Deep in a state report on dirty drinking water, an important and revealing statistic went unnoticed by the media last week.
Of the 772,883 Californians relying solely on compromised groundwater, about 400,000 are in the San Joaquin Valley.
We’re talking about water systems that have violated standards, leaving people with no option except buying bottled drinking water during those times. About half of the people suffering this problem in California are right here in the Valley.
The report was done for the legislators by the State Water Resources Control Board as part of Assembly Bill 2222, which required the water board to look at statewide problems and assess the financial resources to help fix them.
The report looks at all of California, but the Valley is in a spotlight here.
Naturally occurring arsenic was the biggest offender among the contaminants. But nitrates — attributable to activities by people — was second.
The Valley has a widespread problem with nitrates, which a University of California study last year traced to fertilizers and animal waste in agriculture.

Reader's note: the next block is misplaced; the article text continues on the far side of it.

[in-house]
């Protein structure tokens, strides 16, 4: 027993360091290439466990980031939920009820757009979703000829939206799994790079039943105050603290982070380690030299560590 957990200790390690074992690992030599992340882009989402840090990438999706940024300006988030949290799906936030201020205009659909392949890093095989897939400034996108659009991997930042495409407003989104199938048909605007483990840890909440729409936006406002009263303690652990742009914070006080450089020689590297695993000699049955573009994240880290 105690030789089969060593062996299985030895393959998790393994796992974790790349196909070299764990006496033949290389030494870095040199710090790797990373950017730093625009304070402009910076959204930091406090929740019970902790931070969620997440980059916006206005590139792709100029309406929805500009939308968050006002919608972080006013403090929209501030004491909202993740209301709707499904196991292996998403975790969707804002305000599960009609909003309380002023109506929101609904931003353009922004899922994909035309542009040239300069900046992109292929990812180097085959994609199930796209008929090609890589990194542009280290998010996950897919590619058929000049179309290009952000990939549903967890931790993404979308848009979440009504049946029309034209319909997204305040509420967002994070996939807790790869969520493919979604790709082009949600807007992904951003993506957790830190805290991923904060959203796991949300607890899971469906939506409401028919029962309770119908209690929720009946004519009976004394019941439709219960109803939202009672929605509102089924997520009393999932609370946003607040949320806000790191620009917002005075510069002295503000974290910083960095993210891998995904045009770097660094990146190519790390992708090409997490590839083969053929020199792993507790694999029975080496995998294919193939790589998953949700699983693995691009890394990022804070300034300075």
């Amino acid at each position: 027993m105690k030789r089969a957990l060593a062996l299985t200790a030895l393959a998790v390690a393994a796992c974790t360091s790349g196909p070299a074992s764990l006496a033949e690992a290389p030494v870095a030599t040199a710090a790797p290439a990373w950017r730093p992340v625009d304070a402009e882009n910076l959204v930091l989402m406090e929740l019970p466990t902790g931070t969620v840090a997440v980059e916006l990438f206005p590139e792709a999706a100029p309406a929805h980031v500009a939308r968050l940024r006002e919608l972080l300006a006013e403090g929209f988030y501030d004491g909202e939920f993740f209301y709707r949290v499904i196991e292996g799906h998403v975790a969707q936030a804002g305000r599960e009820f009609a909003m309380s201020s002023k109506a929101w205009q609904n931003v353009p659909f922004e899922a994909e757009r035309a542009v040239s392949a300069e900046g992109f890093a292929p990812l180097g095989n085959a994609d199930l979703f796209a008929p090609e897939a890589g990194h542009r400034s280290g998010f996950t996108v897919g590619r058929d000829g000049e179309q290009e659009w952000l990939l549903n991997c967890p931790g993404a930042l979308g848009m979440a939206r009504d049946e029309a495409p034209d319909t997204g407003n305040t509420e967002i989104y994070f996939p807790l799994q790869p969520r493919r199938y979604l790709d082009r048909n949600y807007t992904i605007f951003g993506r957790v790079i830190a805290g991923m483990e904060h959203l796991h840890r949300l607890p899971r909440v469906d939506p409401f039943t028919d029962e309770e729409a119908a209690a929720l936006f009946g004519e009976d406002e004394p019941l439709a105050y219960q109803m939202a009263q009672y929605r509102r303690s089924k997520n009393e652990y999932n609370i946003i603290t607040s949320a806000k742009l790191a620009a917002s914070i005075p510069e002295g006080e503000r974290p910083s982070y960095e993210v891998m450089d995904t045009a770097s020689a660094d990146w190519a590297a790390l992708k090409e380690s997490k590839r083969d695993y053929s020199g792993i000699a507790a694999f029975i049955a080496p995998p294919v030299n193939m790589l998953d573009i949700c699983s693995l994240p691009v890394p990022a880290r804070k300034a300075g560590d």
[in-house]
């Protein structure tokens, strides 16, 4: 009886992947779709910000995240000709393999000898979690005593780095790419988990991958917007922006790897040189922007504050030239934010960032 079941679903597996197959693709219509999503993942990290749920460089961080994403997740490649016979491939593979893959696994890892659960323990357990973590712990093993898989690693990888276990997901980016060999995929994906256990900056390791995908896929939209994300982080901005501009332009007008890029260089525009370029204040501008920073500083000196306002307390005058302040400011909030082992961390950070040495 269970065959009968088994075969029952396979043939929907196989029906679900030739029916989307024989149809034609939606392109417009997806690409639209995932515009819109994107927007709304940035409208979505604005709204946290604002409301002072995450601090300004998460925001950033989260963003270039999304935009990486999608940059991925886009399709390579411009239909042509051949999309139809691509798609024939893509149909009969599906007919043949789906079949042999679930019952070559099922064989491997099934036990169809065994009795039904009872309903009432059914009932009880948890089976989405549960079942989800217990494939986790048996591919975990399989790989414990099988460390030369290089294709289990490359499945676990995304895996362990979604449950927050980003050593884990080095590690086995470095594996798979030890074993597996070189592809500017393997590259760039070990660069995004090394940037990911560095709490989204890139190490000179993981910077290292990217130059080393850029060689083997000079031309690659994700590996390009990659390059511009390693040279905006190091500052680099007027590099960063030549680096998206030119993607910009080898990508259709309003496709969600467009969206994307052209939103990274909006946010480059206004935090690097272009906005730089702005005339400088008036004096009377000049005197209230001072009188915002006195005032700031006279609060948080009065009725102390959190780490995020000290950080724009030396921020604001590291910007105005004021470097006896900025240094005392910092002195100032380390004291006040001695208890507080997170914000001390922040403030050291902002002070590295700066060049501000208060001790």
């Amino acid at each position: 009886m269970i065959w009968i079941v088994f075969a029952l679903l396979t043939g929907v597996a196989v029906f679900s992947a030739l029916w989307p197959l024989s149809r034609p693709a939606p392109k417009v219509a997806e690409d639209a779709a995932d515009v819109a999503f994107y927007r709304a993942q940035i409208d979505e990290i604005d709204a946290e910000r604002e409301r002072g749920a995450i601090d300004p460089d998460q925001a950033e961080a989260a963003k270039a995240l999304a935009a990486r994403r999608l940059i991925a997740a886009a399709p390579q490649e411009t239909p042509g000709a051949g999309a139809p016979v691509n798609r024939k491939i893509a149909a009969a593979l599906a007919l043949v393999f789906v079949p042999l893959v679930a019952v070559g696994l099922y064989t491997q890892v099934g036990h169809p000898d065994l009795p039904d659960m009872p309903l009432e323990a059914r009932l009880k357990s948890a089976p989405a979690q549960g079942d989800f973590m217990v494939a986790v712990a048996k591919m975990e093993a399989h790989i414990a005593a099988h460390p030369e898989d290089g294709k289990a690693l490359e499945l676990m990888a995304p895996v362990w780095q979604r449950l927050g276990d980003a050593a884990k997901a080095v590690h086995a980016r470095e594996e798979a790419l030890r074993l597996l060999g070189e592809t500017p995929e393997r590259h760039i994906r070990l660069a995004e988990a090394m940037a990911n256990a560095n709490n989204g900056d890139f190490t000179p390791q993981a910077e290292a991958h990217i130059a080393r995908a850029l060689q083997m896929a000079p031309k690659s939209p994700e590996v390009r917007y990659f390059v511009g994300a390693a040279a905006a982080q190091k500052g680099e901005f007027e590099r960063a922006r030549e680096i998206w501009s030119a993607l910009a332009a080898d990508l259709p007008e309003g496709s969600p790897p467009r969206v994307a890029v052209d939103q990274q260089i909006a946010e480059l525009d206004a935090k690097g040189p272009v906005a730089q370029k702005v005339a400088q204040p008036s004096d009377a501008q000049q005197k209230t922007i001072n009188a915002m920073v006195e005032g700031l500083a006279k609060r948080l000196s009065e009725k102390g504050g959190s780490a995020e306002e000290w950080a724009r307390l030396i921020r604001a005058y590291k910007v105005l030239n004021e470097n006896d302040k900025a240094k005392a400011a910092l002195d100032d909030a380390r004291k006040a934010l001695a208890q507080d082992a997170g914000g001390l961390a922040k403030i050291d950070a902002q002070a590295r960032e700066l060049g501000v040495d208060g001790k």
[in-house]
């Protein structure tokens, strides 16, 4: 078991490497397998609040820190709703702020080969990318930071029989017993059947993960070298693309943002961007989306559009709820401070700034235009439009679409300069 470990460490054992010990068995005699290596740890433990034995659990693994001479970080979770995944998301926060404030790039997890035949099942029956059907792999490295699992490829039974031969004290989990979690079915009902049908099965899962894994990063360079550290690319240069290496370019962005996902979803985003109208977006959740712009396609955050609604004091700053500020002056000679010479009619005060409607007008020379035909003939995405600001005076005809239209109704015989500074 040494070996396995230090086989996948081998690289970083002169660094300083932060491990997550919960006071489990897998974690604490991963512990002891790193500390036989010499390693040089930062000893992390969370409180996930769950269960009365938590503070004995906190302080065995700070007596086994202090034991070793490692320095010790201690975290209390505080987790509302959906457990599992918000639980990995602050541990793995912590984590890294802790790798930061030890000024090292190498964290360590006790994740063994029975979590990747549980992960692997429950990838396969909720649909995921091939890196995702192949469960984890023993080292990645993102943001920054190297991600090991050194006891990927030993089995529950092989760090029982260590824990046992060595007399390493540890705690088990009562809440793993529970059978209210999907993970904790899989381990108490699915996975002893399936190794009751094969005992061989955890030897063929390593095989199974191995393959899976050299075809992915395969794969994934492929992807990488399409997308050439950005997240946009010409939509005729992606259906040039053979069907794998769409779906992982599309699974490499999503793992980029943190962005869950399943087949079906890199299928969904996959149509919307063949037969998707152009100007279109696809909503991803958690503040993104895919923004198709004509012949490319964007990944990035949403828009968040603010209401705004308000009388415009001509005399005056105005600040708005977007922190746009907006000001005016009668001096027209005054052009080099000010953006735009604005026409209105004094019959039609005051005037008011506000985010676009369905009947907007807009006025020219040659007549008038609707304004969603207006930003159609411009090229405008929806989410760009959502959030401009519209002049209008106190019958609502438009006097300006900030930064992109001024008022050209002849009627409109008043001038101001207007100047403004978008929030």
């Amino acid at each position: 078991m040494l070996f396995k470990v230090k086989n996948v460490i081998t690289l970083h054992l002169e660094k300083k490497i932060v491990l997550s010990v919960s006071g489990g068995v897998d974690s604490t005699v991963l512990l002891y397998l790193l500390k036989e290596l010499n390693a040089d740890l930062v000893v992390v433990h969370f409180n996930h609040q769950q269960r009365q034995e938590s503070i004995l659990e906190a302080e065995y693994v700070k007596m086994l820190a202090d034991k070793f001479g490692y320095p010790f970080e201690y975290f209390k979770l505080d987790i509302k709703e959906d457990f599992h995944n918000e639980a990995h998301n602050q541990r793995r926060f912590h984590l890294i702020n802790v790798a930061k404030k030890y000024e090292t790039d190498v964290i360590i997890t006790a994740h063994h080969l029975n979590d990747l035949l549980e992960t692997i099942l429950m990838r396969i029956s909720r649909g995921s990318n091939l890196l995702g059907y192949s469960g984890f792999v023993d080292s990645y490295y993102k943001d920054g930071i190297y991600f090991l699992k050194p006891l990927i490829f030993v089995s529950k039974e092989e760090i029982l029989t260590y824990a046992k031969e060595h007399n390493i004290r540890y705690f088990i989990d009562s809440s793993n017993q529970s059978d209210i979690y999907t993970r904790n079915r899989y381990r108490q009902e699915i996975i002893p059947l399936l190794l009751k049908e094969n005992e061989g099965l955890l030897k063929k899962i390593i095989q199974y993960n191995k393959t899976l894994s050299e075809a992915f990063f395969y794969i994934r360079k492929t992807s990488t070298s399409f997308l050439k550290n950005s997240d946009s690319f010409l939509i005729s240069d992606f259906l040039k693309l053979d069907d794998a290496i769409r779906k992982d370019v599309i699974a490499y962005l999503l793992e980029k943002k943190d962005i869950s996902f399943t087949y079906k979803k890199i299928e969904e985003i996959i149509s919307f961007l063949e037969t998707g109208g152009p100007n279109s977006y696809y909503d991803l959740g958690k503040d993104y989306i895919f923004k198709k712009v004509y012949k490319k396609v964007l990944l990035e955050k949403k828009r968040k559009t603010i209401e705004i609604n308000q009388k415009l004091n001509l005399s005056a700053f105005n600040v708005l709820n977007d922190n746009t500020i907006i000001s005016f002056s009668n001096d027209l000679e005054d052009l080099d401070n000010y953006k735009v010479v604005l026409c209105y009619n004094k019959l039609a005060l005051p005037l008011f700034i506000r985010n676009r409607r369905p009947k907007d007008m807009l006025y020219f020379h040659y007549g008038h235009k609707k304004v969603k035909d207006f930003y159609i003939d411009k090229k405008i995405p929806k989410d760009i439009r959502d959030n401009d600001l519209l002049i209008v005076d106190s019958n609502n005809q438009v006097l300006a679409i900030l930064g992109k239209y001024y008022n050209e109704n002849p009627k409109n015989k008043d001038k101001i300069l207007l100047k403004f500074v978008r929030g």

In Kern County alone, there were 55 violations of water standards between 2002 and 2010 — the highest number in the state.
Tulare County followed with 31. Madera County had 22, Fresno County 15 and Stanislaus County 14. Very few other counties in California even had 10 violations.
Here’s another telling point that nobody reported.
“There are 89 community water systems in Los Angeles County that serve approximately 8.4 million people. However, only 11 percent of that population is solely reliant on a contaminated groundwater source.
“In contrast, Tulare County has 41 community water systems that rely on contaminated groundwater source that serve approximately 205,000 people. Sole reliance on groundwater for these communities stands at 99 percent.”
I’m looking at the percentages here, not the raw numbers. Southern California has larger numbers, but it also attracts more money to fix the problem. Dirty water is cleaned up.
As I mentioned earlier, the Valley has more people drinking water from a system with actual violations.
How are the problems being addressed? The report said some water systems were not receiving or even actively seeking money — most of them in the Valley. They are in Kern, Stanislaus, Fresno, Madera, San Joaquin and Tulare counties.